story by Ryan Saylor
Tuesday's (May 20) primary election saw several members of the Arkansas General Assembly survive primary challenges, though there were a few upsets – with one upset potentially having an impact on Arkansas’ Private Option law.
That was the decisive victory Rep. Terry Rice, R-Waldron, claimed over incumbent District 9 Sen. Bruce Holland, R-Greenwood. Final results show Rice captured 56.06% of the vote to Holland's 43.94%.
And while there has been some chatter within political circles around the state about what the election means for the future of the Private Option — the state's expansion of Medicaid through purchasing private health insurance for qualified Arkansans — one of Holland's biggest supporters and a co-author of the legislation said it was too early to tell.
"Looking at the results (in) total, it's a bit of a mixed bag," said Sen. David Sanders, R-Little Rock.
He said that while Holland lost to a staunchly anti-Private Option candidate in Terry Rice, other individuals who supported the legislation initially (in 2013 when the legislation was written and passed) survived primary fights, including Sens. Bill Sample and Missy Irvin.
Republican Rep. John Burris of Harrison also faced a challenge in his race for an open state senate seat, though he will have to face off in a June 10 runoff with Scott Flippo.
Sanders said the results of the election do not definitively spell out where the Private Option could end up in the 2015 legislative session and beyond, something the Little Rock senator claims he and other crafters of the legislation had prepared for last year.
"With regard to the Private Option, we're not pouring concrete," he said. "What we're doing is molding clay. It's a work in progress with respect to implementing the law fully."
For his part, Rice would not commit Wednesday (May 21) to whether he would attempt to defund the Private Option in the upcoming legislative session. He added that he would not enter the Senate with any preconceived notions regarding the success or failure of the legislation.
UPDATED: In a telephone call with The City Wire Thursday (May 22), Rice said he wanted to make sure his position on the Private Option was clear.
"I am not for the Private Option," he said. "Medicaid expansion is detrimental to Arkansas."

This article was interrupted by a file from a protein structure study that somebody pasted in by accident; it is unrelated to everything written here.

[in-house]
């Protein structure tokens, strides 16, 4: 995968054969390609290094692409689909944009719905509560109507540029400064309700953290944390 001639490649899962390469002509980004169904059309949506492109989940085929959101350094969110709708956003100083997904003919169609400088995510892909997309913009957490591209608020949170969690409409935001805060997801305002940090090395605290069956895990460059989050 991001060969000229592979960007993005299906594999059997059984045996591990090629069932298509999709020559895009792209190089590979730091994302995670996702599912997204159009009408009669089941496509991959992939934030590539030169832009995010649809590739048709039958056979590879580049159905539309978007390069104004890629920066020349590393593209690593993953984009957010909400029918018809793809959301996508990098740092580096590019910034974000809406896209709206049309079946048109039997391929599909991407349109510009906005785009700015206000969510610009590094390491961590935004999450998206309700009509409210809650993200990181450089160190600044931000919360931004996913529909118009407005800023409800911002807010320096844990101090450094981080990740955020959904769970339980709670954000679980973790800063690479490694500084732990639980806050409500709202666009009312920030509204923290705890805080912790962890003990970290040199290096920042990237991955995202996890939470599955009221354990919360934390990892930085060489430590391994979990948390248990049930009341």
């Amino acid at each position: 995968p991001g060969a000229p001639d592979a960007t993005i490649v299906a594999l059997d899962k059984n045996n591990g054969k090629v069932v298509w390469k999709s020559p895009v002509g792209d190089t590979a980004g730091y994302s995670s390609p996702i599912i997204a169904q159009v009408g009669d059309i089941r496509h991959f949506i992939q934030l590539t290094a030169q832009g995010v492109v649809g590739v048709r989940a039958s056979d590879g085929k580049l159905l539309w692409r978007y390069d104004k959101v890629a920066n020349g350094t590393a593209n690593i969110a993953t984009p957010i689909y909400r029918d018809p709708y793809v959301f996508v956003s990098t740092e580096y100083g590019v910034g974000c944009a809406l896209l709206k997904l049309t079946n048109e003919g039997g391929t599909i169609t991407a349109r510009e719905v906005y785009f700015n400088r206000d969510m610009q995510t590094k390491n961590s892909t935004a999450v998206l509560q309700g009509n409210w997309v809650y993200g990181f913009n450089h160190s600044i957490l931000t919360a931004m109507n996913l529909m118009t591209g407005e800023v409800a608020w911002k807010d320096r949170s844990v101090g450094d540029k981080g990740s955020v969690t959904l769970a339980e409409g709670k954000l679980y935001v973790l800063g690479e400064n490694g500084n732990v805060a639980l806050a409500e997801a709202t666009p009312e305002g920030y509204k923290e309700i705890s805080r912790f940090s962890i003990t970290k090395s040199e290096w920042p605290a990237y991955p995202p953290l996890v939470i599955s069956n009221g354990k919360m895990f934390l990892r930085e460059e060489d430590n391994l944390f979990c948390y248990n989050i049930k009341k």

"When the federal money drops off and the state money kicks in, there's still (going to be) a lot of things in play. That's what I'm going to be doing in the interim (until being sworn into the Senate in January 2015), looking at the facts and figures of what the true costs are. But I still do not see sustainable funding for this."
Rice made the point that if he and other members of the House and Senate ultimately succeed in repealing the Private Option or completely defund the program, it would end up hurting Arkansans who he said now view the program as an entitlement.
"Have you ever seen a quarter-million people cut off a program they feel is an entitlement? I don't want people hurt, but people are going to be hurt regardless (of what happens)," he said, referring to the possibility of Private Option beneficiaries being kicked off the program should its renewal fail.
Rice also mentioned individuals impacted by the overall implementation of the Affordable Care Act, which has seen millions of Americans have their insurance plans canceled due to the plans not meeting federal minimum requirements for coverage. He said no matter what happens to the Private Option as a result of the election, he believes members of the General Assembly are going to start feeling the heat one way or another.
"There are people that are being thrown off their existing policies. …When that happens in Arkansas and people see the true costs, and some people already have… when that goes all the way across the board, even though that may not be the Private Option, it's a connection from what the Affordable Care Act is doing. Then you'll hear an outcry from the people."
As for whether the District 9 Senate race was the start of that outcry, Sanders — who was a part of group of senators to campaign in Crawford County for Holland in the closing days of the election — said it was not, pointing instead to Rice's strength in the southern section of the district where he serves in the Arkansas House, among other factors in the outcome.
But Sanders said the success or failure of the Private Option will be about more than one election in Northwest Arkansas, saying time will prove that he, Holland and others were either right or wrong.
"What is a speculative discussion (on the future of the Private Option) will be a substantive one very soon," he said. "I've always said the Private Option will rise and fall on the merits of the policy."